Despite the complexities of finding justice in punishment, Weiner certainly deserves to face consequences. Seducing a minor electronically may not be the same as committing physical acts with them, but it’s taking advantage of your power as an adult and, in Weiner’s case, as a public figure. But why does it seem that Democrats face more public scorn than Republicans, despite being the party that doesn’t turn their supposed morality into political currency?
Simply put, the politicians that face more scorn are the ones who challenge established power. John Edwards used his background of economic hardship to raise the conversation of “two Americas…one, for all of those people who have lived the American dream and don’t have to worry, and another for most Americans, everybody else who struggle to make ends meet every single day.” Politicians in both parties market themselves with poor upbringings or hearken to their parents as a connection to parts of the country, but Edwards made the mistake of promising to America, “it doesn’t have to be that way.” Gingrich worked as a lobbyist for powerful companies, while Edwards made promises to the people for a better life. So although both of them betrayed their wives in a time of illness, Gingrich got to continue serving power, while Edwards faded into obscurity.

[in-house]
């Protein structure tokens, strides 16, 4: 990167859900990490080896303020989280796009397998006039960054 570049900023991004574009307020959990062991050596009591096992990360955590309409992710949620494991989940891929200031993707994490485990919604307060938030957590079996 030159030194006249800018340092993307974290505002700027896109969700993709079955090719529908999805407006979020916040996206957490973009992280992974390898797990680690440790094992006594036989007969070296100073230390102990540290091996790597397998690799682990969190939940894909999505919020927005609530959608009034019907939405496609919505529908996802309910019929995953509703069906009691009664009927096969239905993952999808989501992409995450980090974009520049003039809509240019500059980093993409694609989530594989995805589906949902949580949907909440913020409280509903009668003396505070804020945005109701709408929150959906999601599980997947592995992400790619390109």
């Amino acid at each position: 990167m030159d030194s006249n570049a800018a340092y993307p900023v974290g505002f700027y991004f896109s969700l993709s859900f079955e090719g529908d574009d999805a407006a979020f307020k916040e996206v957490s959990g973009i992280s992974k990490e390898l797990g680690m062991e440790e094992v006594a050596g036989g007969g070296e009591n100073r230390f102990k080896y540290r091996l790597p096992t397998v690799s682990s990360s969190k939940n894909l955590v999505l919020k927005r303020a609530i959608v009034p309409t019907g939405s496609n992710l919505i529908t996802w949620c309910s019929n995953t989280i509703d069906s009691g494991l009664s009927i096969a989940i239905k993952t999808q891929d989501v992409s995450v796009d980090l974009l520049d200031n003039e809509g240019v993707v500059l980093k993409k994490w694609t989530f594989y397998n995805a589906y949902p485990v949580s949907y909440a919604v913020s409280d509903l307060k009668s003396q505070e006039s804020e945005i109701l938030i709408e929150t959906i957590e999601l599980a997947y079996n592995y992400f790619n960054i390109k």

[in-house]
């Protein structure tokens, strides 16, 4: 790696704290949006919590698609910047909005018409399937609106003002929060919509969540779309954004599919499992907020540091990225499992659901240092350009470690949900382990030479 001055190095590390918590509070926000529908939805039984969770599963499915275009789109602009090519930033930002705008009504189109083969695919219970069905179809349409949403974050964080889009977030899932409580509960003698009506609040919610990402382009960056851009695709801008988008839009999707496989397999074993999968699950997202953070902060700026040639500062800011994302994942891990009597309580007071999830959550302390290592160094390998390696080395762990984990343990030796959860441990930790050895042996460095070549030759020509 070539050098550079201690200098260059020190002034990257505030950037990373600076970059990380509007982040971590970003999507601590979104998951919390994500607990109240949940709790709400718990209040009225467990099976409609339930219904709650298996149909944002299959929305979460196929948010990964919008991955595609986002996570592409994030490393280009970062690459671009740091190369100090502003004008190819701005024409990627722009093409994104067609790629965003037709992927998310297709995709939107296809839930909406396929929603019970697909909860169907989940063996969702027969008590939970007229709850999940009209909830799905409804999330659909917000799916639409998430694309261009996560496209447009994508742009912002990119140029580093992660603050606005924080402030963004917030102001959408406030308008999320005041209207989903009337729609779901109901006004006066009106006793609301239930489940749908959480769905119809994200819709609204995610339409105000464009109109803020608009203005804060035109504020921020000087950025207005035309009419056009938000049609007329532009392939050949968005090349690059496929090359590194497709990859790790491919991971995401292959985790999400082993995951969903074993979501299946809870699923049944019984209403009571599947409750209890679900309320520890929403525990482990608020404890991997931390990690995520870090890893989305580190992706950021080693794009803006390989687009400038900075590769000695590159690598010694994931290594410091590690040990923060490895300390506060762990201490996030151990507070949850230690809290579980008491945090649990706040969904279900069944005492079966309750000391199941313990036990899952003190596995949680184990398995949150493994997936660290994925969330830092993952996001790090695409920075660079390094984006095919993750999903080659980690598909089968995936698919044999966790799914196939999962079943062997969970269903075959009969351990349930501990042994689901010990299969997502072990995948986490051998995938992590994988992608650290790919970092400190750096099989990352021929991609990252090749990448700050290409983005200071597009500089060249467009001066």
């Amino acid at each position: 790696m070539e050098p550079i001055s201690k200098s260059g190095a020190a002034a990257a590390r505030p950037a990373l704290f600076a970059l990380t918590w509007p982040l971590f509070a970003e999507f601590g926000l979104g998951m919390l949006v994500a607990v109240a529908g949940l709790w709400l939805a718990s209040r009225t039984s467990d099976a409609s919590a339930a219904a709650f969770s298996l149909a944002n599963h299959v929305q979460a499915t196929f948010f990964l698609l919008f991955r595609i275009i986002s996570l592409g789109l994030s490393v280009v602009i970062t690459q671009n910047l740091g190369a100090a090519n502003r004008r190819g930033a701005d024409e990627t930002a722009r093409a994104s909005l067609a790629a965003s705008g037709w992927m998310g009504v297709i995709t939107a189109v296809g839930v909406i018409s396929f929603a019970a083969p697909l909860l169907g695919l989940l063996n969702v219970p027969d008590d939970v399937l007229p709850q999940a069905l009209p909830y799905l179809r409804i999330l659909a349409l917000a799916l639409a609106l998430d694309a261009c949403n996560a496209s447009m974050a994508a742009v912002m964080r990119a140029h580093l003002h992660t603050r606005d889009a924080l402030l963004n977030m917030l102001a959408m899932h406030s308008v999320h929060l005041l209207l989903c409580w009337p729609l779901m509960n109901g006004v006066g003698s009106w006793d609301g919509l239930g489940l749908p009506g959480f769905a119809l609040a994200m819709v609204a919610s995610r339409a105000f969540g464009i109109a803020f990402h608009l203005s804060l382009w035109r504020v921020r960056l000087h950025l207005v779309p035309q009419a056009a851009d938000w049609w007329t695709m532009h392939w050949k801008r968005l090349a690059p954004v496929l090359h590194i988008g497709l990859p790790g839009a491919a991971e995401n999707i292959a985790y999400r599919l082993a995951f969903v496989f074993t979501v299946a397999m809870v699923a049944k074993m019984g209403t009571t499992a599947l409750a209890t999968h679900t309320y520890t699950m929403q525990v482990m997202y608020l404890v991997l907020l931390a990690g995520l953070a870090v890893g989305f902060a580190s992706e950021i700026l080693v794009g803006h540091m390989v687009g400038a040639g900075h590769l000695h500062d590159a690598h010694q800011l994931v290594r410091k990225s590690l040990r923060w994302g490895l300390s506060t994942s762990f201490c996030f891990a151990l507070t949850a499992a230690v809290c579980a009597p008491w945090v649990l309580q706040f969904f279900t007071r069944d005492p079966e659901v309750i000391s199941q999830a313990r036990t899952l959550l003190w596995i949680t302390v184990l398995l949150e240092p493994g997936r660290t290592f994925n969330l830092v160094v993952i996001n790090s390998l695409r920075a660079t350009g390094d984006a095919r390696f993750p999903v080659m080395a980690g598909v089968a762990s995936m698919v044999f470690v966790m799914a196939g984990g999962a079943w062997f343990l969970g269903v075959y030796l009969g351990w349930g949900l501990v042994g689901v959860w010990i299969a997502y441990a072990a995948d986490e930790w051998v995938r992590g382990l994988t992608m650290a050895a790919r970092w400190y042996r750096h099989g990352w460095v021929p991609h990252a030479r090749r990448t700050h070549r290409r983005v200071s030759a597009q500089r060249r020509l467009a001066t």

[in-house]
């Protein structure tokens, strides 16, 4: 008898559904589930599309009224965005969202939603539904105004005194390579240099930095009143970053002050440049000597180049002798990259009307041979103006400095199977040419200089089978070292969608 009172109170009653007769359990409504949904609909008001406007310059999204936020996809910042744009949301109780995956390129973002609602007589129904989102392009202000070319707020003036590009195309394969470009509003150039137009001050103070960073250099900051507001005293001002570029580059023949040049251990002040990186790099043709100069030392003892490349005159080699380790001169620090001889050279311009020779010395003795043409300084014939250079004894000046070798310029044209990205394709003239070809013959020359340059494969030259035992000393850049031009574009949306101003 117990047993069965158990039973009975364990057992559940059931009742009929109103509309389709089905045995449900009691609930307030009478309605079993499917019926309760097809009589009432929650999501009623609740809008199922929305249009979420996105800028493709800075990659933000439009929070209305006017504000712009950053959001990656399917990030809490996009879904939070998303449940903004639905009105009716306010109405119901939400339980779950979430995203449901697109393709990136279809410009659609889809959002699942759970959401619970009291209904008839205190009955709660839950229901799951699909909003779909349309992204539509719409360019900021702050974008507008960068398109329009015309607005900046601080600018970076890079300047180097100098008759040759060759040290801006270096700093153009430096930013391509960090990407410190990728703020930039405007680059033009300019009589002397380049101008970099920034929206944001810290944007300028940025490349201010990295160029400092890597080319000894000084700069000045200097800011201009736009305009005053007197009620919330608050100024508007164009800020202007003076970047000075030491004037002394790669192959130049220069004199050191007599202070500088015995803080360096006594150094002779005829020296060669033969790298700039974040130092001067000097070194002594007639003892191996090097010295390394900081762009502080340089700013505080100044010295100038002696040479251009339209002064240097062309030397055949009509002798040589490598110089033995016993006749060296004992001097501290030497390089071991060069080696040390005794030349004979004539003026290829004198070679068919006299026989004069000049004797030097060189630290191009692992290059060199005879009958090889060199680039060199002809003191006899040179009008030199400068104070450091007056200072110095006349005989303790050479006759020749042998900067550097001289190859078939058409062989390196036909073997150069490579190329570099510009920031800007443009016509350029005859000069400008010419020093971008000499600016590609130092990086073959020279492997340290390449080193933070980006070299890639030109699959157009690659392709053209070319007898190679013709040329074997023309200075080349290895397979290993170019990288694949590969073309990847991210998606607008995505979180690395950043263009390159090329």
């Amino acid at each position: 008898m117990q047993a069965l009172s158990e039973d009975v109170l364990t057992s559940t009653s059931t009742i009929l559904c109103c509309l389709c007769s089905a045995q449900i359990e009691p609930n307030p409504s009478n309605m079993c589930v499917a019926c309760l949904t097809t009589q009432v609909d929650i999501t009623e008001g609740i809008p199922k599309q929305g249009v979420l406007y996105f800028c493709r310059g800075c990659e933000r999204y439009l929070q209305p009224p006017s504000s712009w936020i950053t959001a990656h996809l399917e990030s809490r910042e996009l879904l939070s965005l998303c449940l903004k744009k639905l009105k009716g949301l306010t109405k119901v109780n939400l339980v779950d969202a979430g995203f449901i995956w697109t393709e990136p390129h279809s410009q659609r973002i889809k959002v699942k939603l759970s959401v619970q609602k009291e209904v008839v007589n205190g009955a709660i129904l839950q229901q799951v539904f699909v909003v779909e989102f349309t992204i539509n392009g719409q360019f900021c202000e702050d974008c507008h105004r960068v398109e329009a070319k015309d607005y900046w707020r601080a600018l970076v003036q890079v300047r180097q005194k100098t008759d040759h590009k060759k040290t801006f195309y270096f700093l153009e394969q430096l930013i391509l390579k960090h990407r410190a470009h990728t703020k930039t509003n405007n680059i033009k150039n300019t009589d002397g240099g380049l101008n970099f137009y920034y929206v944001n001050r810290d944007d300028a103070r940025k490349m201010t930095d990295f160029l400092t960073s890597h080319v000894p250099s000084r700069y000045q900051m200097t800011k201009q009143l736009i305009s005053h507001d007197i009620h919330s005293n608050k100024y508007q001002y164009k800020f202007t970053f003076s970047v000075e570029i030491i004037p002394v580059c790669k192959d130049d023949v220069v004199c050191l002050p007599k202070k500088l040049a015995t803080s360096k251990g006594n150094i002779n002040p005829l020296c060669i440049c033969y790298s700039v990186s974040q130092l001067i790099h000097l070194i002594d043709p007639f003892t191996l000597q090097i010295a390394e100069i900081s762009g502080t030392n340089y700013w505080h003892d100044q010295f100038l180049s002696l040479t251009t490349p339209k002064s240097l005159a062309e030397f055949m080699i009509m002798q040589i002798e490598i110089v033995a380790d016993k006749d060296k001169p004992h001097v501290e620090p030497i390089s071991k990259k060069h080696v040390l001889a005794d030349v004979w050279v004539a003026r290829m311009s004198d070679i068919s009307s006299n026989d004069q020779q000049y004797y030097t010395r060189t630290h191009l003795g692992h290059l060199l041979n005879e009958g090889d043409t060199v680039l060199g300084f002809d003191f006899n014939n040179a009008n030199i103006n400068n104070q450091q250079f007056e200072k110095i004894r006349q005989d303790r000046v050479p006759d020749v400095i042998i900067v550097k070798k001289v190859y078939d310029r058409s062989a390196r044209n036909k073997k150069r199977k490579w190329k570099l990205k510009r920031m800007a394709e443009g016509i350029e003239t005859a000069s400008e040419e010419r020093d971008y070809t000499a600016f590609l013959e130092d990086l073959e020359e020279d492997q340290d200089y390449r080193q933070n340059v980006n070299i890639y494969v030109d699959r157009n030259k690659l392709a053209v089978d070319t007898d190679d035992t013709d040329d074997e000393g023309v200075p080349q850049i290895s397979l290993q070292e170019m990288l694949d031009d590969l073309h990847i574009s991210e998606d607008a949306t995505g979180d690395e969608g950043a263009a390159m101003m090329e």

Weiner, Spitzer, and even Edwards challenged power by word or deed. Spitzer was able to make a comeback, much like Republican politicians in similar circumstances, because he did not alienate powerful allies. Edwards has faded into obscurity without a lobbying firm to buoy him like Gingrich.
But Anthony Weiner, who deserves to face consequences for taking advantage of a young woman, will face penalties worse than a man who sexually harassed his underage pages. Weiner is not suffering for his crimes, he is suffering for his sin, the sin of being not only a progressive champion, but a thorn in the side of the Democratic power machine. Republicans wash their sins away by crying out to God and claiming that they will abase themselves in repentance, but what really saves them is their proximity to power. Weiner has lost any allies that he had, and will pay for it.
The frustration is not that Weiner will face prison, but that he is being punished for the sins of an entire class of elites who will watch each other’s backs through thick and thin, but throw a member to the wolves if he dares to violate the precepts of loyalty to power.